While most modern artists choose to collaborate with their peers, Red Velvet has created K-pop’s next spring classic, “Feel My Rhythm,” by collaborating with none other than classical music legend Johann Sebastian Bach. . Cleverly released on March 21 (Bach’s birthday), Red Velvet’s ‘The ReVe Festival 2022 – Feel My Rhythm’ does more than just highlight fun rhythms as the title suggests; it features six quirky songs that work together to make one of Red Velvet’s most cohesive and sonically pleasing albums to date.
The title of the album is a reference to the first single, “Feel My Rhythm”, and an homage to Red Velvet’s music festival concept, the ReVe Festival. The similarities to previous Red Velvet projects end with the title. In their latest effort, the quintet challenged themselves to create “springtime” music. In an interview about the new project, Red Velvet’s visionary leader Irene noted“We wanted to show off and branch out by releasing an album in the spring. We focused on inviting people into the spring of Red Velvet by expressing how we came to the spring of the winter season.
So far, their style experimentation has worked. As of March 20, “The ReVe Festival 2022 – Feel My Rhythm” has garnered an impressive 516,866 pre-orders, making it Red Velvet’s most pre-ordered album to date.
If “Red Flavor” and “Power Up” are Red Velvet’s summer bops, “Psycho” is their winter hit, and “Peek-A-Boo” is their fall anthem, then Red Velvet completes its title as “Queens of the Seasons” with their last title and stunning song of the spring, “Feel My Rhythm”. Sampling Bach’s arrangement “Air on the G String”, “Feel My Rhythm” doesn’t shy away from blending the elegance of classical music with the intensity of K-pop.
On first listen, the song is a bit overwhelming: instrumentals and vocals come together in a convoluted sound. It begins deceptively simple with the pairing of silken vocals and violins of Wendy and Seulgi playing the melody of “Air on the G String”, albeit in the key of C sharp major (Bach’s arrangement is at the origin in the key of D major. The song does an instant 180 with the entry of Irene and the introduction of high hats that drive the rhythm of the song forward. Bach’s violin melody returns as a motif, especially during the chorus, to inject a springtime, elegant quality amidst all the pop musical K-chaos. notes in the following lines, “Follow follow my heartbeat / 해가 떠올 때까지” adds “Feel My Rhythm” is the perfect child of “Power Up” and “Psycho” by Red Velvet.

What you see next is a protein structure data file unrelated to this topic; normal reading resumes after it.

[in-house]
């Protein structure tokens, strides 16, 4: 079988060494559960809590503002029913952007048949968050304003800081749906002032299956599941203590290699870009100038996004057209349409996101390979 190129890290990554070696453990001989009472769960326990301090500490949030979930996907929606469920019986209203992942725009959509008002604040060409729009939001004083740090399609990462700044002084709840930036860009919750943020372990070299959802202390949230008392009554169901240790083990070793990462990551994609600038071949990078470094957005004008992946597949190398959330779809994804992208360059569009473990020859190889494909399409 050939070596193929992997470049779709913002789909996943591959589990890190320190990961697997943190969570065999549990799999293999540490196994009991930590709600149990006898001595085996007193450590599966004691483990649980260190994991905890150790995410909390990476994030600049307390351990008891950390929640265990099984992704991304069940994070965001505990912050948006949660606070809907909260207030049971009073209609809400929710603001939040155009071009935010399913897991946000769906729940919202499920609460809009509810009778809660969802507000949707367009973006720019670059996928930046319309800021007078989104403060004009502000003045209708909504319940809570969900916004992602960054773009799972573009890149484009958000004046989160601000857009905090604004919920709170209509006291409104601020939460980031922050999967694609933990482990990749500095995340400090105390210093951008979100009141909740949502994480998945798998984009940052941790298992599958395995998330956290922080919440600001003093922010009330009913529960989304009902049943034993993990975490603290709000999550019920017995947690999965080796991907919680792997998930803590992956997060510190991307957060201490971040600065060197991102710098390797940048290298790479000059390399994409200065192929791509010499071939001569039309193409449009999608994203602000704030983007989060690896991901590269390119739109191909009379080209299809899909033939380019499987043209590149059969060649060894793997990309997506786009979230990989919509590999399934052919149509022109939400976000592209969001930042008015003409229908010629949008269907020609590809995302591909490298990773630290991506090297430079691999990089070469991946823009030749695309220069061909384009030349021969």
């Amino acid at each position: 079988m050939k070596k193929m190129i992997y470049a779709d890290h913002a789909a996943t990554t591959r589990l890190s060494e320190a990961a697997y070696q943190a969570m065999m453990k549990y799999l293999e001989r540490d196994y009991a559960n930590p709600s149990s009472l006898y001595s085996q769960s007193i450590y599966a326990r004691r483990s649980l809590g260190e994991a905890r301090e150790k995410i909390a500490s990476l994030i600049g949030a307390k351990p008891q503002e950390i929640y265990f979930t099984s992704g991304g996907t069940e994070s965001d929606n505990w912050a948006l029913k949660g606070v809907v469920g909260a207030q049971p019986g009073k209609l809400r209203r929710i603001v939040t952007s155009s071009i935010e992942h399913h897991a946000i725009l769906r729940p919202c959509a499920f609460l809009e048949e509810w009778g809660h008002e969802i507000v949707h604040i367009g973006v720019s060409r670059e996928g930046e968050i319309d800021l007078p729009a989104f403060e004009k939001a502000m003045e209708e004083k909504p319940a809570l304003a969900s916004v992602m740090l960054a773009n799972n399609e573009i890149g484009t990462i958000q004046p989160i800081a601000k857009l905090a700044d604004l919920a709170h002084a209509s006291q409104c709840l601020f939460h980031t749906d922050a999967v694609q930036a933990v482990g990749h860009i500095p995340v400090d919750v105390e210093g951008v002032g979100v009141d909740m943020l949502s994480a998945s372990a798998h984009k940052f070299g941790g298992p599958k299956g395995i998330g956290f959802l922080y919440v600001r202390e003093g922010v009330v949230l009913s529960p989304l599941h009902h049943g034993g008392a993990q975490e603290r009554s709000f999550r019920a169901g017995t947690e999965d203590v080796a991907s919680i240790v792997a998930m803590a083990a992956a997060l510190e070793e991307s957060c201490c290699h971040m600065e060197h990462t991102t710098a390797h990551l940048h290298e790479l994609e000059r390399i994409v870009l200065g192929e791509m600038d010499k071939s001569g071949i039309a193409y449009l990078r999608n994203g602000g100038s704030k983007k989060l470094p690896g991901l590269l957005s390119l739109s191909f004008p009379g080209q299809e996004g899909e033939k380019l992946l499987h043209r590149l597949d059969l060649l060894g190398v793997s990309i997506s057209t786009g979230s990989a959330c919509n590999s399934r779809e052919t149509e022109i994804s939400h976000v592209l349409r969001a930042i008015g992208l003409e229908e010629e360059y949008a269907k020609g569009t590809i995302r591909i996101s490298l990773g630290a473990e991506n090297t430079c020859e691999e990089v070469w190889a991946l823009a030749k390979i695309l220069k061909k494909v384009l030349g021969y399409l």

The second and third tracks, “Rainbow Halo” and “Beg For Me”, both find their roots in the “Velvet” side of Red Velvet’s musical style with groovy R&B-inspired melodies. “Rainbow Halo” excels in its pre-chorus which features the members doing a clever vocal rendition of the lyrics “니가 쿵하고 떨어진 자리 / 누군가 쓱하고 그려놓은 그림”, which roughly translates to “The place where you fell with a thud / The painting that was drawn by someone with a whoosh”, with funny voices at the words “thud” and “whoosh”. Meanwhile, Joy and Yeri’s soft and chic voices get married particularly well with the sexier groove of “Beg For Me” with an unexpected but well-executed rap verse from lead vocalist (yes, you read that right) Wendy.
The next track, “BAMBOLEO”, is the perfect song for a late night car ride with all the windows rolled down and the spring breeze blowing. Red Velvet’s retro instrumentals and dreamy vocals, especially the breathless adlibs of Seulgi, manage to portray the dance all night theme and the title, which means “sway” in Spanish. “Good, Bad, Ugly, on the other hand, lets Red Velvet’s vocals shine through its slower, ballad-like tempo. Although this song is arguably the least memorable on the album due to its repetitive, it contains beautiful lyrics that revolve around self-love, including: “Life is a box of chocolates / Sometimes good, sometimes bad and ugly / But I love me.”
But the best track on the B-side of this well-crafted album is the finale, “In My Dreams.” The song is like a music box that winds up at the beginning with soft vocals and builds on the chorus which fills with powerful fanfare before finally ending with a soft, melancholic echo. The members of Red Velvet take turns singing the main line, “In my dreams, you love me back”, but Irene’s version is the most haunting. This song is the perfect ending to an album that showcased the best of Red Velvet.
During their press conference, Red Velvet lead singer Wendy noted, “Beyond the summer queens, we want to reach the place of the spring queens.” From this author’s point of view, Red Velvet more than earned the title with this masterpiece of an album.